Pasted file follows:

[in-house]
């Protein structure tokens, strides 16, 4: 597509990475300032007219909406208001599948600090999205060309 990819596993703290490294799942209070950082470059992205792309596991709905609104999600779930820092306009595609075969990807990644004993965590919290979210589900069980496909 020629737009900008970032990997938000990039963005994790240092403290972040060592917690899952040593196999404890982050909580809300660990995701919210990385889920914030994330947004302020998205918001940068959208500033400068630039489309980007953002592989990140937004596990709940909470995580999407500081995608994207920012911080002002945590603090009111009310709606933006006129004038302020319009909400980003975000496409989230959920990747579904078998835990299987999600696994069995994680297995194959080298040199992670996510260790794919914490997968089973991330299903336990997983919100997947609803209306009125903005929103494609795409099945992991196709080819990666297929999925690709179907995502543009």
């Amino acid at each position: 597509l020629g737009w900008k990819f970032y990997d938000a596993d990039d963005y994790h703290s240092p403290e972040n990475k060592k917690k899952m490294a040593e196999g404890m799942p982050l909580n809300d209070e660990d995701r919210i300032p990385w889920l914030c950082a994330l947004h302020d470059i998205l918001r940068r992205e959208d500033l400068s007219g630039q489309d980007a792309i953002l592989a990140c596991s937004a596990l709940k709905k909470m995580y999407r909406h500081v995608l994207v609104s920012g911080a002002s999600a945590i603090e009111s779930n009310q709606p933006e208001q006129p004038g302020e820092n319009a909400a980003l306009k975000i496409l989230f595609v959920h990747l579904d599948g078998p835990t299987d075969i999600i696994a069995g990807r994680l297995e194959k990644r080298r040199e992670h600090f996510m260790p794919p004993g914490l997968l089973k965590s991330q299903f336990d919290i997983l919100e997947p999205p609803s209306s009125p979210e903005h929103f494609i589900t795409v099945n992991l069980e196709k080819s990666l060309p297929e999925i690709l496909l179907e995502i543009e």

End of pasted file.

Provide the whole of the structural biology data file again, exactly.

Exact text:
[in-house]
């Protein structure tokens, strides 16, 4: 597509990475300032007219909406208001599948600090999205060309 990819596993703290490294799942209070950082470059992205792309596991709905609104999600779930820092306009595609075969990807990644004993965590919290979210589900069980496909 020629737009900008970032990997938000990039963005994790240092403290972040060592917690899952040593196999404890982050909580809300660990995701919210990385889920914030994330947004302020998205918001940068959208500033400068630039489309980007953002592989990140937004596990709940909470995580999407500081995608994207920012911080002002945590603090009111009310709606933006006129004038302020319009909400980003975000496409989230959920990747579904078998835990299987999600696994069995994680297995194959080298040199992670996510260790794919914490997968089973991330299903336990997983919100997947609803209306009125903005929103494609795409099945992991196709080819990666297929999925690709179907995502543009």
């Amino acid at each position: 597509l020629g737009w900008k990819f970032y990997d938000a596993d990039d963005y994790h703290s240092p403290e972040n990475k060592k917690k899952m490294a040593e196999g404890m799942p982050l909580n809300d209070e660990d995701r919210i300032p990385w889920l914030c950082a994330l947004h302020d470059i998205l918001r940068r992205e959208d500033l400068s007219g630039q489309d980007a792309i953002l592989a990140c596991s937004a596990l709940k709905k909470m995580y999407r909406h500081v995608l994207v609104s920012g911080a002002s999600a945590i603090e009111s779930n009310q709606p933006e208001q006129p004038g302020e820092n319009a909400a980003l306009k975000i496409l989230f595609v959920h990747l579904d599948g078998p835990t299987d075969i999600i696994a069995g990807r994680l297995e194959k990644r080298r040199e992670h600090f996510m260790p794919p004993g914490l997968l089973k965590s991330q299903f336990d919290i997983l919100e997947p999205p609803s209306s009125p979210e903005h929103f494609i589900t795409v099945n992991l069980e196709k080819s990666l060309p297929e999925i690709l496909l179907e995502i543009e």